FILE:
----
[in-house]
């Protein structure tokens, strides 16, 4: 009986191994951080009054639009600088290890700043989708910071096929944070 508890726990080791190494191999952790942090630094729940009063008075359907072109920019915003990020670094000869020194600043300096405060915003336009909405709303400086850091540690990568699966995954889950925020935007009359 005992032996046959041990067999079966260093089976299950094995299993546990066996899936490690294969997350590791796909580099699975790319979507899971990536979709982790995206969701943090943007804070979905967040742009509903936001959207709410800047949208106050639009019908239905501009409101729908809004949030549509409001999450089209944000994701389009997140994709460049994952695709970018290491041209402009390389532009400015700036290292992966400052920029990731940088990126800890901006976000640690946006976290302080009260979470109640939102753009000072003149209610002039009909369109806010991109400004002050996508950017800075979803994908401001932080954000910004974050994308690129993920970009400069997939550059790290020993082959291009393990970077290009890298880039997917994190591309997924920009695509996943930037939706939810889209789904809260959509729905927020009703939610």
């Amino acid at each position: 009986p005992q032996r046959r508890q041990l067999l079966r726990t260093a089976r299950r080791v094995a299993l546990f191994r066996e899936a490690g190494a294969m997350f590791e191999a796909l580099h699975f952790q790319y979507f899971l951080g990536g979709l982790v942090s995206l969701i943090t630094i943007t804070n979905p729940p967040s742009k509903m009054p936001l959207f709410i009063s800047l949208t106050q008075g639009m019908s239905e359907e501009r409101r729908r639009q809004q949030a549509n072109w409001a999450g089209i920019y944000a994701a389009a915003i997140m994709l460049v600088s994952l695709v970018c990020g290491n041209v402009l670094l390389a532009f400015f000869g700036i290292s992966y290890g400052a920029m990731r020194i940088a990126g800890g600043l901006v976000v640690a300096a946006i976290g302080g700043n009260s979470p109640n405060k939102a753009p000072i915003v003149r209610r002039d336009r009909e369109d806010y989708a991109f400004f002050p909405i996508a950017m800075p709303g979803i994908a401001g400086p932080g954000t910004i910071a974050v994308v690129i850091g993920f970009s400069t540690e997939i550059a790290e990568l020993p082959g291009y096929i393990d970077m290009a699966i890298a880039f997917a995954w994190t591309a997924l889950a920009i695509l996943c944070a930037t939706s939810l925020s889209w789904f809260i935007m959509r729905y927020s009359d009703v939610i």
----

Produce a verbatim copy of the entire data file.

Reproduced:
[in-house]
């Protein structure tokens, strides 16, 4: 009986191994951080009054639009600088290890700043989708910071096929944070 508890726990080791190494191999952790942090630094729940009063008075359907072109920019915003990020670094000869020194600043300096405060915003336009909405709303400086850091540690990568699966995954889950925020935007009359 005992032996046959041990067999079966260093089976299950094995299993546990066996899936490690294969997350590791796909580099699975790319979507899971990536979709982790995206969701943090943007804070979905967040742009509903936001959207709410800047949208106050639009019908239905501009409101729908809004949030549509409001999450089209944000994701389009997140994709460049994952695709970018290491041209402009390389532009400015700036290292992966400052920029990731940088990126800890901006976000640690946006976290302080009260979470109640939102753009000072003149209610002039009909369109806010991109400004002050996508950017800075979803994908401001932080954000910004974050994308690129993920970009400069997939550059790290020993082959291009393990970077290009890298880039997917994190591309997924920009695509996943930037939706939810889209789904809260959509729905927020009703939610």
């Amino acid at each position: 009986p005992q032996r046959r508890q041990l067999l079966r726990t260093a089976r299950r080791v094995a299993l546990f191994r066996e899936a490690g190494a294969m997350f590791e191999a796909l580099h699975f952790q790319y979507f899971l951080g990536g979709l982790v942090s995206l969701i943090t630094i943007t804070n979905p729940p967040s742009k509903m009054p936001l959207f709410i009063s800047l949208t106050q008075g639009m019908s239905e359907e501009r409101r729908r639009q809004q949030a549509n072109w409001a999450g089209i920019y944000a994701a389009a915003i997140m994709l460049v600088s994952l695709v970018c990020g290491n041209v402009l670094l390389a532009f400015f000869g700036i290292s992966y290890g400052a920029m990731r020194i940088a990126g800890g600043l901006v976000v640690a300096a946006i976290g302080g700043n009260s979470p109640n405060k939102a753009p000072i915003v003149r209610r002039d336009r009909e369109d806010y989708a991109f400004f002050p909405i996508a950017m800075p709303g979803i994908a401001g400086p932080g954000t910004i910071a974050v994308v690129i850091g993920f970009s400069t540690e997939i550059a790290e990568l020993p082959g291009y096929i393990d970077m290009a699966i890298a880039f997917a995954w994190t591309a997924l889950a920009i695509l996943c944070a930037t939706s939810l925020s889209w789904f809260i935007m959509r729905y927020s009359d009703v939610i």